Andrew Jin, was one of three first place winners in Intel’s Science Talent Search this week, beating out 1,800 students who submitted experiments and discoveries. CCTV America’s Philip Yin interviewed Jin about his winning research, and what it’s like to be $150,000 richer.
Andrew Jin, 17, wins Intel science talent searchAndrew Jin, won Intel's Science talent search this week, beating out 1,800 students who submitted experiments and discoveries. CCTV America's Philip Yin interviewed Jin about his winning research, and what it's like to be $150,000 richer.
Jin, of San Jose, California, won the First Place Medal of Distinction for Global Good for developing a machine learning algorithm to identify adaptive mutations across the human genome. By analyzing massive public genomic datasets, his system discovered more than 100 adaptive mutations related to immune response, metabolism, brain development and schizophrenia in real DNA sequences. Understanding the genetic causes of these diseases is an important first step toward developing gene therapies or vaccines.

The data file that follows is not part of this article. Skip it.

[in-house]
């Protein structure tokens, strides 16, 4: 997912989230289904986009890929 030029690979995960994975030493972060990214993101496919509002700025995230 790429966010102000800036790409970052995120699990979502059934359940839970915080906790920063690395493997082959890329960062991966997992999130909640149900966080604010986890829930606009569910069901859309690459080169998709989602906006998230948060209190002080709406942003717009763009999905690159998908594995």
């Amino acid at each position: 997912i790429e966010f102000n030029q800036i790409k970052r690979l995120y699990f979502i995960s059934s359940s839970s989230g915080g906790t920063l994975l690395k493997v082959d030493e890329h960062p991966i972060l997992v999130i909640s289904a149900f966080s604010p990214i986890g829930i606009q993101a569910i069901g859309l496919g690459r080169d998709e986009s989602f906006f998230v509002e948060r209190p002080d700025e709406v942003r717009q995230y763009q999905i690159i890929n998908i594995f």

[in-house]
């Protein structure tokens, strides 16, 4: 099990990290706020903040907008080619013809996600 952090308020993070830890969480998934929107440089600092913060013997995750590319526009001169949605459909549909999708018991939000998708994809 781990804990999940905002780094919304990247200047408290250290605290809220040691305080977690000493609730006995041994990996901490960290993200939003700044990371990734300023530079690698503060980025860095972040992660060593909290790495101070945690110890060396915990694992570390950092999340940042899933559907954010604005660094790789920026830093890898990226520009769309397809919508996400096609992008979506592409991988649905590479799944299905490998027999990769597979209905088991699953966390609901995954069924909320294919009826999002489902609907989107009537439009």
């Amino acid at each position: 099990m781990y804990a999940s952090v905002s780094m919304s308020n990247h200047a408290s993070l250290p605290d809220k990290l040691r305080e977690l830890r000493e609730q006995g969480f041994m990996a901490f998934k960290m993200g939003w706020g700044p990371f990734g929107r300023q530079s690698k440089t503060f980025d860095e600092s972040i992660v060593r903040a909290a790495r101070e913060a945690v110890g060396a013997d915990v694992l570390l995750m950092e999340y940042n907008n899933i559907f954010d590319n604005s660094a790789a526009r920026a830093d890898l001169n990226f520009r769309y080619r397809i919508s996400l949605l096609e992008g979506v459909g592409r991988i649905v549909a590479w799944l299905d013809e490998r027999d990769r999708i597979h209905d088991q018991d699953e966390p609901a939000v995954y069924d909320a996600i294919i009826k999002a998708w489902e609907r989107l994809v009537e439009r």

Jin is also an accomplished pianist who has performed at Carnegie Hall. He told CCTV America’s Yin that he will use the prize money to pay for his college tuition and urges young scientists to explore more and discover new things.
Also winning the first-place, $150,000-prize was Noah Golowich, 17, of Lexington, Massachusetts, who won the First Place Medal of Distinction for Basic Research, who developed a proof in the area of Ramsey theory, a field of mathematics based on finding types of structure in large and complicated systems.
Michael Hofmann Winer, 18, of North Bethesda, Maryland, also won $150,000 and the First Place Medal of Distinction for Innovation. He studied how fundamental quasi-particles of sound, called phonons, interact with electrons. His work could potentially be applied to more complex atomic structures such as superconductors.